Biden pardons thousands with federal convictions of simple marijuana possession

In America

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President Joe Biden has announced a pardon of all prior federal offenses of simple possession of marijuana in a move welcomed as “long overdue” by criminal justice advocates.

“There are thousands of people who have prior federal convictions for marijuana possession, who may be denied employment, housing, or educational opportunities as a result. My action will help relieve the collateral consequences arising from these convictions,” Biden said in a statement released on Thursday afternoon.

“Sending people to prison for possessing marijuana has upended too many lives and incarcerated people for conduct that many states no longer prohibit. Criminal records for marijuana possession have also imposed needless barriers to employment, housing, and educational opportunities. And while white and Black and brown people use marijuana at similar rates, Black and brown people have been arrested, prosecuted, and convicted at disproportionate rates,” he added.

Administration officials said that the pardon could benefit about 6,500 people, the Hill reports.

“It’s time that we right these wrongs,” Biden said.

He went on to urge all governors to do the same with regards to state offenses, saying, “Just as no one should be in a federal prison solely due to the possession of marijuana, no one should be in a local jail or state prison for that reason, either.”

The president also called on the secretary of health and human services and the attorney general to begin the administrative process to review how marijuana is scheduled under federal law.

Marijuana is currently classified in schedule 1 of the Controlled Substances Act under federal law. Drugs classified under this schedule have “no currently accepted medical use and a high potential for abuse”.

This classification puts marijuana in the same schedule as for heroin and LSD and even higher than the classification of fentanyl and methamphetamine, two drugs that are fueling the ongoing overdose epidemic across the country.

Advocacy groups praised Biden’s announcement, with Kassandra Frederique, the executive director of the Drug Policy Alliance, saying the organization was “thrilled”, but adding “this is incredibly long overdue”.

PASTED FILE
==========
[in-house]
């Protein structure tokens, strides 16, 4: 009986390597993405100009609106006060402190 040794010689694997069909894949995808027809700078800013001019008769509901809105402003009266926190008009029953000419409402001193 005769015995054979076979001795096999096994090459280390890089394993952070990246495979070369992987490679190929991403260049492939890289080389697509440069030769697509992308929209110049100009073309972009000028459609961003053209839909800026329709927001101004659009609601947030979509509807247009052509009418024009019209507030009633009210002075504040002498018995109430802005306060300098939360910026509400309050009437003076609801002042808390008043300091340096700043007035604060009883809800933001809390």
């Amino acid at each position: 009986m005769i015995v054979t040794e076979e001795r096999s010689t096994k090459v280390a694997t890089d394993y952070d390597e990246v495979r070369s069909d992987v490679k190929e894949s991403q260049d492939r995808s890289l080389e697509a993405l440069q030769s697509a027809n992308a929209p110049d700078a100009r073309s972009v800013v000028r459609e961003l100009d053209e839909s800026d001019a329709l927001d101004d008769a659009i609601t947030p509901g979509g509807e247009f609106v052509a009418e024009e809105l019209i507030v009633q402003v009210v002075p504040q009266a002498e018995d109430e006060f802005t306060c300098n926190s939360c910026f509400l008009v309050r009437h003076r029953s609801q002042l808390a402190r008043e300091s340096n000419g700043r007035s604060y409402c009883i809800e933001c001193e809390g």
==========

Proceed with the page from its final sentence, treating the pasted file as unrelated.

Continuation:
“There is no reason that people should be saddled with a criminal record – preventing them from obtaining employment, housing and countless other opportunities – for something that is already legal in 19 states and DC and decriminalized in 31 states.”

The Rev Al Sharpton, the president of the National Action Network, said Biden’s “righteous action today will give countless Americans their lives back”. But he added, “The United States will never justly legalize marijuana until it reckons with the outdated policies that equated thousands of young Black men with hardened drug pushers.”

The move also fulfils one of the top priorities of the Democratic nominee in one of their party’s most critical Senate races, as Pennsylvania’s, lieutenant governor, John Fetterman, has repeatedly pressed Biden to take the step, including last month when they met in Pittsburgh.

Fetterman, in a statement, took credit for elevating the issue on Biden’s agenda and praised the decision, calling it “a massive step towards justice”.

“This action from President Biden is exactly what this work should be about: improving people’s lives. I commend the president for taking this significant, necessary, and just step to right a wrong and better the lives of millions of Americans,” he said.

The Associated Press contributed to this report

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